|Brienne - 29th January 1814
This scenario was originally developed by Martin Soilleux-Cardwell, but has been amended by Keith McNelly.
The Defence of France
In January 1814 the French army was again on home soil after the defeats of 1812 and 1813. 73,000 men were lost as a direct result of Leipzig and Napoleon was obliged to leave another 100,000 troops in garrisons in Germany. The classes of 1812 to 1815 were called up, theoretically producing 936,000 conscripts but evasions and lack of weapons meant only 310,000 raw untrained recruits joined the colours.
Prince Eugene was reluctant to release troops from Italy as many were Piedmontese who, it was feared, would desert if ordered north. 100,000 were facing Wellington in northern Spain and this line was under pressure also but despite this 25,000 men and 58 guns were sent to Paris on Napoleons demand.
In early January the French field armies mustered only 70,000 men. These faced 245,000 front line allied troops. In April this number was swelled (including depots, garrisons and line of communication troops) to 887,000.
Both sides aim in 1814 was Paris, the one to defend it, the other to capture it. However the Allies disharmonious policies meant all was not well with their plan of campaign. Britain was fully committed to forcing the Pyrenees this year and could apply no pressure elsewhere. The Russian Czar had his eye on the fall of Paris in revenge for the loss of Moscow in 1812 although his subordinates informed him that Mother Russia was now safe from further direct attack and she had given more than her share of lives and resources. Any more waste would be purely for the benefit of Austria, Prussia and Britain.
The Austrian Emperor, advised by Metternich, was prepared to offer Napoleon terms. Most of Austrias territory was recovered and she was wary of seeing any increase in power and influence of her old adversaries Prussia and Russia.
The Prussian King was under the thrall of the Czar and wanted to agree his plans, but, following 1806 (and for historical reasons) his people harboured a violent hatred of France and Napoleon in particular. His advisors emphasized that for the safety of his crown, the total destruction of Napoleon was essential.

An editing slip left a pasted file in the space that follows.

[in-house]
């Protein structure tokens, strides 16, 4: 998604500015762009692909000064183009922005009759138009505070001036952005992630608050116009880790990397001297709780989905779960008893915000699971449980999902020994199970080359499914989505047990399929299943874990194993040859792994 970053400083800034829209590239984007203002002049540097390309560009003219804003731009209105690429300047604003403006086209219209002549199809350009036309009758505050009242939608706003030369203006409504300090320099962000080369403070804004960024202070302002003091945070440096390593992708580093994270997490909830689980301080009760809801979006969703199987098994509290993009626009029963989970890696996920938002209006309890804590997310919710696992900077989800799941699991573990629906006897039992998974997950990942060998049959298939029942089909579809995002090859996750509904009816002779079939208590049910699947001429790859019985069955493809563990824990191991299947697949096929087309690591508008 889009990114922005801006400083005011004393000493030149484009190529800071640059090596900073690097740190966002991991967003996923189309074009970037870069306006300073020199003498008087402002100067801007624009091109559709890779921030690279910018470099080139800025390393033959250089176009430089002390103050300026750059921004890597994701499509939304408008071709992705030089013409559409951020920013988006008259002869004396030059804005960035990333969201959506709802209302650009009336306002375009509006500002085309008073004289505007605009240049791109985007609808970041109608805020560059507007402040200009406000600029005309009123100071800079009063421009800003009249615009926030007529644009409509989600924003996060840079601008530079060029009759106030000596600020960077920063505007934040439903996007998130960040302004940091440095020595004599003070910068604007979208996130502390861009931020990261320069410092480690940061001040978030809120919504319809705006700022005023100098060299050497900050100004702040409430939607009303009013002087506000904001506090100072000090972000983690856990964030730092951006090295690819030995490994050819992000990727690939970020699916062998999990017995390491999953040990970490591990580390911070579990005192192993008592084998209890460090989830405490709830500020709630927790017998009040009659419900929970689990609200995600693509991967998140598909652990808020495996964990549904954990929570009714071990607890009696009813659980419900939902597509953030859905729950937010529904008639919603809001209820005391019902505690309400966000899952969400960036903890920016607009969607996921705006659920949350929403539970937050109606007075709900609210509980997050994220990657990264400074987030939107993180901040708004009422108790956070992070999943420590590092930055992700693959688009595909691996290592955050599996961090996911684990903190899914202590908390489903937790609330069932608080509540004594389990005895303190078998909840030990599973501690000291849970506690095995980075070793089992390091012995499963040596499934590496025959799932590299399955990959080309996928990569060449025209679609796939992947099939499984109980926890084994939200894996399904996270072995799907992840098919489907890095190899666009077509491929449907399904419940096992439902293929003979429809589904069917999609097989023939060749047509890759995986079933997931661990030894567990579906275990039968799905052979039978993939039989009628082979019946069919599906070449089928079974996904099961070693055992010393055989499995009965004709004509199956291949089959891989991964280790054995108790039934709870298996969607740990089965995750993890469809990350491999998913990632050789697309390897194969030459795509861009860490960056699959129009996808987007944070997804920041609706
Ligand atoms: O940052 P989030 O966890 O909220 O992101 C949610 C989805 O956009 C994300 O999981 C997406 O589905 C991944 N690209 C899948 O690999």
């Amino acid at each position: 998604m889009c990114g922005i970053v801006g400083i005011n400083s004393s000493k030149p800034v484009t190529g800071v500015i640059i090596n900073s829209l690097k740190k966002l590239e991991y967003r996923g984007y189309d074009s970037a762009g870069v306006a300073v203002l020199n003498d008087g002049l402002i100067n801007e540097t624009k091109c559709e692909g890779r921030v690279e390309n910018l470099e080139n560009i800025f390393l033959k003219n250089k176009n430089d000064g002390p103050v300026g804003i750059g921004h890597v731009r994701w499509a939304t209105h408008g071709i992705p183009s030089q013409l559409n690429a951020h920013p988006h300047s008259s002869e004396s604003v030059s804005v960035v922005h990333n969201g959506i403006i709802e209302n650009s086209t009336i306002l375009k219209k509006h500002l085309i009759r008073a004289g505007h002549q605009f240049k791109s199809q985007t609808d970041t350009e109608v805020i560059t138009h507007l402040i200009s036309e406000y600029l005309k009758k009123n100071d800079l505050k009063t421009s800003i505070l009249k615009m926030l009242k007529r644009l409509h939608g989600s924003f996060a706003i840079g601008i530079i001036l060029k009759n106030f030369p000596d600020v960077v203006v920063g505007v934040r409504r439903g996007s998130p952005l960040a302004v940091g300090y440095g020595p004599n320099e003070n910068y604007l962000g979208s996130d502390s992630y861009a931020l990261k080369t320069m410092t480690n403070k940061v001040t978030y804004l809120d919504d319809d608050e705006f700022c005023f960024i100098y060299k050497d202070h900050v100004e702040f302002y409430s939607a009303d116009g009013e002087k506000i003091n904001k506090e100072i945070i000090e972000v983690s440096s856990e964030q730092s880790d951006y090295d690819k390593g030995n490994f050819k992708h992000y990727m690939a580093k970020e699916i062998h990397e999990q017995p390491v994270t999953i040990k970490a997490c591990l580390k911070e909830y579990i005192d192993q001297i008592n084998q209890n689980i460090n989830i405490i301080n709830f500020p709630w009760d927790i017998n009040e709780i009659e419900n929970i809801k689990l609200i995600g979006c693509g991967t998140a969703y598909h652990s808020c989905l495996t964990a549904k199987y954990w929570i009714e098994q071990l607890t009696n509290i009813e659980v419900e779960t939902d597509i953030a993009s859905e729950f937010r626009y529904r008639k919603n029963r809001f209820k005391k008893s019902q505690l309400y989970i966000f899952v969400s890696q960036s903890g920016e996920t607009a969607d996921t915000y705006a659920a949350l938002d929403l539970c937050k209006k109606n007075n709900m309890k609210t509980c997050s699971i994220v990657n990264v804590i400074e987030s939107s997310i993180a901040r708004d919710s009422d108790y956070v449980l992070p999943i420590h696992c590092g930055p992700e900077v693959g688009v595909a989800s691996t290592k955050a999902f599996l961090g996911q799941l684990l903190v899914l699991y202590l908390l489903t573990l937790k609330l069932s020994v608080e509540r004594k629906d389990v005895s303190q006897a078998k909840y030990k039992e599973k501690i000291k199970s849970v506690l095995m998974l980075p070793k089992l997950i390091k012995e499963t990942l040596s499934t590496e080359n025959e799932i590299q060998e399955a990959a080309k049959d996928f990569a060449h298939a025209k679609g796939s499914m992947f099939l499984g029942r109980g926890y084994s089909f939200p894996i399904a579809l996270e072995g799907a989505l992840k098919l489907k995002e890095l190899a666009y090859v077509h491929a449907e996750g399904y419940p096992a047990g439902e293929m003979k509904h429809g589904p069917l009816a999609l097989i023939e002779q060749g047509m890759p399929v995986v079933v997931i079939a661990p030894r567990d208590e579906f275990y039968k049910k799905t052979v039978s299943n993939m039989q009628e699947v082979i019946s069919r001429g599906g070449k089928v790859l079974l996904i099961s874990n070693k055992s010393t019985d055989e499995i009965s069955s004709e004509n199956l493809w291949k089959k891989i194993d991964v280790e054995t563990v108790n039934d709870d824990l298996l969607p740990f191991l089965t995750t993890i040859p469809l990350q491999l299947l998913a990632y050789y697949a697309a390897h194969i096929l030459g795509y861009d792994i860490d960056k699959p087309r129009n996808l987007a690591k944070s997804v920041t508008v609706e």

While the talking continued, Napoleon worked like a demon to build up Frances defences.
In November 1813 the Allies opened a series of war councils and invited Napoleon to enter into negotiations. However both parties continued to make ready and when the talks stagnated the Allied columns marched. The Army of Bohemia crossed the Upper Rhine at Basle, securing direct communications with Austria. The Army of Silesia crossed the middle Rhine near Coblenz with the intention of occupying the French until the Army of Bohemia closed up. The Army of the North was mainly occupied reducing the various garrisons Napoleon had left behind, as well as securing Holland and keeping an eye on Davout, based near Hamburg.
Napoleon meanwhile had his main force facing the Rhine, in detached corps. He had intended to fight a major action in defence of Paris, believing the two Allied armies combined mustered only 80,000 men. When reports reached him of their true strength he changed his plan to that of the Central Position which had given him victory so many times in the past. He would strike one army and defeat it before it could join with the other and overwhelm his weaker force.
The Rhine barrier was lost in early January and the French corps under MacDonald, Marmont, Victor and Ney fell back rapidly. Only Mortier fought a gallant series of delaying actions over 18 days from Langres to Bar-sur-Aube. With the front collapsing Victor was replaced and Marmont given overall command of a new defensive line along the Meuse but this position was carried before the orders to hold it had taken effect.
Leaving his brother Joseph to organise the defence of Paris, Napoleon rode in haste to Chalons-sur-Marne where he arrived on 26th January. He decided at once to attack Bluchers Army of Silesia, the smaller of the two Allied forces. Blucher forced Victor from St Dizier on the 27th. Schwarzenbergs Army of Bohemia was then at Bar-sur-Aube, dangerously close to joining Blucher. Napoleon ordered Mortier, Bourdessoulle and Colbert to join him but his attack would be disjointed. It would have to do.
Blucher read intercepted dispatches in the small hours of the 29th, revealing that his position was now exposed with possibly 30,000 to 40,000 men behind his flank. Yorcks corps was outside supporting distance. Sackens corps which had gone forward to Lesmont was ordered to retrace its steps with all speed.
Napoleon ordered an advance on Brienne in three columns, the right, from Vitry, composed of the divisions of Gerard, Dufour and Ricard plus Picquets cavalry; the centre composed of the Guard toward Montier-en-Der and the left of Victors infantry and Milhauds cavalry down the left bank of the Marne to Rochefort, from there to join the Guard at Montier.